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A Norwegian 737-800 arriving in the snow (Photo: Norwegian)

Transatlantic Narrow-Body Routes: A Rising Stock

Norwegian Air International, the Ireland-based subsidiary of Norwegian Air Shuttle, announced on Feb. 23 that the airline would begin flights between Dublin, Edinburgh, and Belfast, Northern Ireland and Providence, R.I., Hartford, Conn., and Newburgh Stewart Airport in New York.

The flights are due to begin anywhere from June 15 to July 3, with different flights operating with varying frequencies, as shown in the table below. Norwegian has said all the routes will be operated by the Boeing 737-MAX aircraft which the airline will be receiving in the next few months.

The transatlantic routes on which Norwegian will be operating their 737 MAX aircraft (Photo: Norwegian)

This is certainly not the first time a narrow body aircraft has operated transatlantic flights. Today, numerous airlines operate these types of routes using the Boeing 757 aircraft. But even if those are disregarded given the length and sizeable range of the aircraft, lots of other flights across the pond operated via narrow-body aircraft.

One of the most well known of these flights is British Airways’ Airbus A318 flight between New York’s John F. Kennedy International Airport and London City. Iceland-based low-cost carrier WOW Air uses the Airbus A321 aircraft for many of its flights across half of the Atlantic.

Norwegian’s Scandinavian neighbor, SAS, previously operated an all business class Boeing 737 flight between Stavanger, Norway, and Houston, but that flight was discontinued due to “decreased activity in the oil industry.” More recently, the airline has been operating the 737 aircraft on a direct flight between Boston and Copenhagen.

The narrow-body aircraft operating a long-haul flight is nothing new, but why do airlines do it? Why not tack on a few more seats and send a wide body?


This first reason may be the most obvious, but it is an important one to note. Some airlines do not have enough wide body aircraft to send to all the destinations they would like. Many airlines cannot afford to purchase large numbers of giant aircraft due to their expensive price tags.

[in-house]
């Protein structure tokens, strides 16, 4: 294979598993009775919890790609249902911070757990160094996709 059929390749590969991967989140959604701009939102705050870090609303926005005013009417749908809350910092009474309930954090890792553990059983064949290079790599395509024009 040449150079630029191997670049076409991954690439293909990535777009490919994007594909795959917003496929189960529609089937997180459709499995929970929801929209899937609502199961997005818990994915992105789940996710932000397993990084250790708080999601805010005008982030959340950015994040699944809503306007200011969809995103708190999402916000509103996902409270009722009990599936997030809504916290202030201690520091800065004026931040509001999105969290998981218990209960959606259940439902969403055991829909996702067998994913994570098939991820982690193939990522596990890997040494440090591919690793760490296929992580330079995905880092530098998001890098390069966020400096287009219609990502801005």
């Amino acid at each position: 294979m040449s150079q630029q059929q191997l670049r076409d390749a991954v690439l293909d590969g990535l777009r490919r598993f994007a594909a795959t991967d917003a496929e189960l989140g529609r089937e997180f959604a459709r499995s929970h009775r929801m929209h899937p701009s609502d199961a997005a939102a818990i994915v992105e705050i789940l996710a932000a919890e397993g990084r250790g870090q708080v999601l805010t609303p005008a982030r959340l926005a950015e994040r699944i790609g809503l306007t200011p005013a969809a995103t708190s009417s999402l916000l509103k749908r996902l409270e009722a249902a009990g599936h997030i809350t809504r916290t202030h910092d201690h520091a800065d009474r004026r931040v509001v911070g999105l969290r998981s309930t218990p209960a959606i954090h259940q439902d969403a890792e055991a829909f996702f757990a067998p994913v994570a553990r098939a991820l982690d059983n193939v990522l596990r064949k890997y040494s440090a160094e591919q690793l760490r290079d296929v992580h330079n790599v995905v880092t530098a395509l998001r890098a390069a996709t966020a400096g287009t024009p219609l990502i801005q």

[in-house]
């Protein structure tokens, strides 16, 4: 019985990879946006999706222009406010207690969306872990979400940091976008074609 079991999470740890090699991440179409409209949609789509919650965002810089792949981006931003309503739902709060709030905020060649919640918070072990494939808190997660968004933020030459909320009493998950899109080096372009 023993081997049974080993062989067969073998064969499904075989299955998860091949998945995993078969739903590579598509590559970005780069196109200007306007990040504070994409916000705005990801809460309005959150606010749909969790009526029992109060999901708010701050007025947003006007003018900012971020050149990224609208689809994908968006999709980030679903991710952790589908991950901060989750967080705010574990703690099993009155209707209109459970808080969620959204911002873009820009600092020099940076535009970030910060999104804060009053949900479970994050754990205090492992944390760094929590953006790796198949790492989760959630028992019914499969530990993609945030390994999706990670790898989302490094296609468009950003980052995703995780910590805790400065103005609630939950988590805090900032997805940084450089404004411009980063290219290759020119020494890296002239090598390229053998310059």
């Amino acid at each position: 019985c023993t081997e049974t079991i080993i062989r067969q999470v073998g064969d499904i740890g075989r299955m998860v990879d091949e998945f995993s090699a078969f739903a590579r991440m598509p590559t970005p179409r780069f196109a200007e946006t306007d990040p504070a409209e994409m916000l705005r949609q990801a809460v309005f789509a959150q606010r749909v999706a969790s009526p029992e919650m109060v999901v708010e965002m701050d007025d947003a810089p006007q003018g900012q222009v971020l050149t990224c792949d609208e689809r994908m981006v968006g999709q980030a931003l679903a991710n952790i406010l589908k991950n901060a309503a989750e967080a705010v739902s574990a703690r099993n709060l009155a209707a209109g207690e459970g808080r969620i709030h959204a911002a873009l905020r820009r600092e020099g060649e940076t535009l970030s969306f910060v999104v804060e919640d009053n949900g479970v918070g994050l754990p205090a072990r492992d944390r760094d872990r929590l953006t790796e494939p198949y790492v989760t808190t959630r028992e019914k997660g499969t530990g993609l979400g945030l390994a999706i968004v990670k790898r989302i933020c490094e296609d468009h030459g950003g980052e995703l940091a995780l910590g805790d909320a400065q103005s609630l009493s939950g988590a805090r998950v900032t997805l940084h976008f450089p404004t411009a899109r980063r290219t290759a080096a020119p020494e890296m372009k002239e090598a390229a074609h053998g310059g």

As a result, airlines choose which destinations require the wide-body aircraft owing to the distance or the passenger load factor. WOW Air, for example, has only three Airbus A330 aircraft. They began operating them on flights to Los Angeles and San Francisco, routes that cannot be operated by their other aircraft types due to the distance from their hub in Reykjavik.

While the airline would likely add capacity on some of the routes on which they currently operate smaller A321 aircraft, they are relegated, at least for now, to operating narrow bodies.

Loads and Operating Costs

While airlines are sometimes constrained by their aircraft size, they oftentimes make the decision to fly smaller aircraft on routes because a larger aircraft would not be financially viable. A large part of this has to do with the number of people willing to fly a given route, as an airline will not want to operate a route if they will be unable to turn a profit. But another part of this stems from the cost to operate such a flight.

For a typical transatlantic distance, the 737 MAX 8 ranks above every other aircraft type in fuel per seat at 110 miles per gallon per seat. This tops even Boeing’s newest, most efficient widebody, the 787.

So, in a case where a 737 MAX, like the ones Norwegian is planning on using on their new flights, is plausible for use on a route, there is not a huge downside to operating those instead of the 787, except for the need of multiple gates, if necessary.

While a huge number of factors go into deciding which aircraft should operate a particular route, a big trend involves the fact that low-cost carriers are switching to a model involving narrow-body aircraft on long haul routes. Deciding whether or not this is beneficial for the customer involves numerous other factors.

There will be plenty of uncertainty about Norwegian’s upcoming routes until they are able to prove their financial viability. One glaring certainty, however, shines through: with smaller planes able to fly longer distances, carriers will have the opportunity to open up airports never before touched by regular transatlantic service, leaving more customers closer to Europe than ever before.

Parker Davis
Parker Davis
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